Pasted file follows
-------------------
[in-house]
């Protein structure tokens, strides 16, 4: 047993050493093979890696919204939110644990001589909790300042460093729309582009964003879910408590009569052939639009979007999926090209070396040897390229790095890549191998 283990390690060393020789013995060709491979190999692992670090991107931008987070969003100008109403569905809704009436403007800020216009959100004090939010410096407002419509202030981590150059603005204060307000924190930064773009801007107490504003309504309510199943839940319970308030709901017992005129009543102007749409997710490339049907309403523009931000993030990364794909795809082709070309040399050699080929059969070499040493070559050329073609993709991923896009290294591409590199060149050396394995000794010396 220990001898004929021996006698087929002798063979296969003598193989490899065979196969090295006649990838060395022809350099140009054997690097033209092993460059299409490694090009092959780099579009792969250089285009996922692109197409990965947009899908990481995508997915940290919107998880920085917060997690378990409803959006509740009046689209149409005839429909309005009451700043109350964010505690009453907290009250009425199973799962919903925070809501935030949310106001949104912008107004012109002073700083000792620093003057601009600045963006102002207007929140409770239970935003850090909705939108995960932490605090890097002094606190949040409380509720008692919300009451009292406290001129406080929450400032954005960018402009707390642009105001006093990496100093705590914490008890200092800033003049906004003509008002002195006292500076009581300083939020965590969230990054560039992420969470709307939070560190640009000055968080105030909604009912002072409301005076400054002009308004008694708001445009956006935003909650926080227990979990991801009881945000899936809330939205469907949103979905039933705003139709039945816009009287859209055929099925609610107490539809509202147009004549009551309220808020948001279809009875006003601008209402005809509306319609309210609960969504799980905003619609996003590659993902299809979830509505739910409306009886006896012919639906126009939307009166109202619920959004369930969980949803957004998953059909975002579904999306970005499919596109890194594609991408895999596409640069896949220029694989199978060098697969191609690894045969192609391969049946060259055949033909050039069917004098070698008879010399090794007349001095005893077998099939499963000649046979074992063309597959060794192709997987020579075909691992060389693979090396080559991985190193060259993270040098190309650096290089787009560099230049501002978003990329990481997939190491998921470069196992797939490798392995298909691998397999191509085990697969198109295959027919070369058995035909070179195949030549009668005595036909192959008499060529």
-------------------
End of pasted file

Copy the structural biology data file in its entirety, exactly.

[in-house]
């Protein structure tokens, strides 16, 4: 047993050493093979890696919204939110644990001589909790300042460093729309582009964003879910408590009569052939639009979007999926090209070396040897390229790095890549191998 283990390690060393020789013995060709491979190999692992670090991107931008987070969003100008109403569905809704009436403007800020216009959100004090939010410096407002419509202030981590150059603005204060307000924190930064773009801007107490504003309504309510199943839940319970308030709901017992005129009543102007749409997710490339049907309403523009931000993030990364794909795809082709070309040399050699080929059969070499040493070559050329073609993709991923896009290294591409590199060149050396394995000794010396 220990001898004929021996006698087929002798063979296969003598193989490899065979196969090295006649990838060395022809350099140009054997690097033209092993460059299409490694090009092959780099579009792969250089285009996922692109197409990965947009899908990481995508997915940290919107998880920085917060997690378990409803959006509740009046689209149409005839429909309005009451700043109350964010505690009453907290009250009425199973799962919903925070809501935030949310106001949104912008107004012109002073700083000792620093003057601009600045963006102002207007929140409770239970935003850090909705939108995960932490605090890097002094606190949040409380509720008692919300009451009292406290001129406080929450400032954005960018402009707390642009105001006093990496100093705590914490008890200092800033003049906004003509008002002195006292500076009581300083939020965590969230990054560039992420969470709307939070560190640009000055968080105030909604009912002072409301005076400054002009308004008694708001445009956006935003909650926080227990979990991801009881945000899936809330939205469907949103979905039933705003139709039945816009009287859209055929099925609610107490539809509202147009004549009551309220808020948001279809009875006003601008209402005809509306319609309210609960969504799980905003619609996003590659993902299809979830509505739910409306009886006896012919639906126009939307009166109202619920959004369930969980949803957004998953059909975002579904999306970005499919596109890194594609991408895999596409640069896949220029694989199978060098697969191609690894045969192609391969049946060259055949033909050039069917004098070698008879010399090794007349001095005893077998099939499963000649046979074992063309597959060794192709997987020579075909691992060389693979090396080559991985190193060259993270040098190309650096290089787009560099230049501002978003990329990481997939190491998921470069196992797939490798392995298909691998397999191509085990697969198109295959027919070369058995035909070179195949030549009668005595036909192959008499060529």